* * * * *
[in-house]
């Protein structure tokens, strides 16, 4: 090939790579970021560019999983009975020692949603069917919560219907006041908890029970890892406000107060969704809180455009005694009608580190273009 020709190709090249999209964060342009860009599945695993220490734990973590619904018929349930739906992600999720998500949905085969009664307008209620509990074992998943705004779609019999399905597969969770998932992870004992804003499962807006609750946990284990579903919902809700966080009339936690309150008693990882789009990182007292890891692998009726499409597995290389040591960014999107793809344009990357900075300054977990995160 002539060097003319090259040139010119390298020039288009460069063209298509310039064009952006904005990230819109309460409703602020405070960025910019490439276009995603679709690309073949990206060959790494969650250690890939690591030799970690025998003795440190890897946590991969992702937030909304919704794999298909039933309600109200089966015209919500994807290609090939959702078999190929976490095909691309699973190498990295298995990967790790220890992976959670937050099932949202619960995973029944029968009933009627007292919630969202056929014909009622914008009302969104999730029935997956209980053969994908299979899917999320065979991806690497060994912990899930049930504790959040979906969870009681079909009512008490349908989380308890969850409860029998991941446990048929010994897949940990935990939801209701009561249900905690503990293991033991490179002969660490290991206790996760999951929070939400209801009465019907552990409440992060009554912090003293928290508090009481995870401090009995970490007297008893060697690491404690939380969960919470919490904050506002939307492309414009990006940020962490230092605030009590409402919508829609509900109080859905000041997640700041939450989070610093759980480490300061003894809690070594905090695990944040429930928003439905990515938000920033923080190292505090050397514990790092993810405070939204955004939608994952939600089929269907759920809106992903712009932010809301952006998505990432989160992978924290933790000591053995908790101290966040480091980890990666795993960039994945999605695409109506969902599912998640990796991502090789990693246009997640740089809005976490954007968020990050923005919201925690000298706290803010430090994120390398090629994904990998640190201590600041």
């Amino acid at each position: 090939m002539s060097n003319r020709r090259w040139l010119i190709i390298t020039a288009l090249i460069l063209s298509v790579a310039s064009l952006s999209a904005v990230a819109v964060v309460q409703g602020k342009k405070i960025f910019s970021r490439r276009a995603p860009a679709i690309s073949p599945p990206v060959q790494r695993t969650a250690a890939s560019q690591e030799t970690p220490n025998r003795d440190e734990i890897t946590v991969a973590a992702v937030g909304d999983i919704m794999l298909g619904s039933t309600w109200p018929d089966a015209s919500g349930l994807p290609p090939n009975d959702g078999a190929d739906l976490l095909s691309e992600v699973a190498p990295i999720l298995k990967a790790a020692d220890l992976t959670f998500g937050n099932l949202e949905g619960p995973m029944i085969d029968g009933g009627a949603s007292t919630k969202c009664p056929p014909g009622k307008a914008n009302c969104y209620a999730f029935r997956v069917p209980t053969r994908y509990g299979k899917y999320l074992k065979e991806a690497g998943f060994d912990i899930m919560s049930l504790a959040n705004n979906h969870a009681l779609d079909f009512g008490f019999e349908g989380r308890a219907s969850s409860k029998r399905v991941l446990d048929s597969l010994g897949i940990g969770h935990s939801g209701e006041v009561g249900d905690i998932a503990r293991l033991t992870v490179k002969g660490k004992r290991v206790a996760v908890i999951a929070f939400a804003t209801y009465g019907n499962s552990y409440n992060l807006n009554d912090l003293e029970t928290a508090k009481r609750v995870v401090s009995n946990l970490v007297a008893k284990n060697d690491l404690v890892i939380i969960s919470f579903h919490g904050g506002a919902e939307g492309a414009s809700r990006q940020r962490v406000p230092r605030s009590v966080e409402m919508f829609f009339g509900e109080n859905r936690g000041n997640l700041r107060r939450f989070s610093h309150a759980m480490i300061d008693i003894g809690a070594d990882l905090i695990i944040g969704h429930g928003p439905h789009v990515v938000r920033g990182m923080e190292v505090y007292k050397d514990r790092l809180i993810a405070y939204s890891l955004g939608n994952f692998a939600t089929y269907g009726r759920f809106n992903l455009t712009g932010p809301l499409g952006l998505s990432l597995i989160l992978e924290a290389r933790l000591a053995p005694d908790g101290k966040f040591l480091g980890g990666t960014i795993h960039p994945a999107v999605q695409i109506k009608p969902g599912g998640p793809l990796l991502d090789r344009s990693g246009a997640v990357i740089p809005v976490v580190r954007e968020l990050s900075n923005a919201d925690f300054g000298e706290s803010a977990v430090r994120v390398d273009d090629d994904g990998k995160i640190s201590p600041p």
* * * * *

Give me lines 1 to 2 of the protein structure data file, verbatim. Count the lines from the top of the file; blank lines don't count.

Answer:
[in-house]
């Protein structure tokens, strides 16, 4: 090939790579970021560019999983009975020692949603069917919560219907006041908890029970890892406000107060969704809180455009005694009608580190273009 020709190709090249999209964060342009860009599945695993220490734990973590619904018929349930739906992600999720998500949905085969009664307008209620509990074992998943705004779609019999399905597969969770998932992870004992804003499962807006609750946990284990579903919902809700966080009339936690309150008693990882789009990182007292890891692998009726499409597995290389040591960014999107793809344009990357900075300054977990995160 002539060097003319090259040139010119390298020039288009460069063209298509310039064009952006904005990230819109309460409703602020405070960025910019490439276009995603679709690309073949990206060959790494969650250690890939690591030799970690025998003795440190890897946590991969992702937030909304919704794999298909039933309600109200089966015209919500994807290609090939959702078999190929976490095909691309699973190498990295298995990967790790220890992976959670937050099932949202619960995973029944029968009933009627007292919630969202056929014909009622914008009302969104999730029935997956209980053969994908299979899917999320065979991806690497060994912990899930049930504790959040979906969870009681079909009512008490349908989380308890969850409860029998991941446990048929010994897949940990935990939801209701009561249900905690503990293991033991490179002969660490290991206790996760999951929070939400209801009465019907552990409440992060009554912090003293928290508090009481995870401090009995970490007297008893060697690491404690939380969960919470919490904050506002939307492309414009990006940020962490230092605030009590409402919508829609509900109080859905000041997640700041939450989070610093759980480490300061003894809690070594905090695990944040429930928003439905990515938000920033923080190292505090050397514990790092993810405070939204955004939608994952939600089929269907759920809106992903712009932010809301952006998505990432989160992978924290933790000591053995908790101290966040480091980890990666795993960039994945999605695409109506969902599912998640990796991502090789990693246009997640740089809005976490954007968020990050923005919201925690000298706290803010430090994120390398090629994904990998640190201590600041």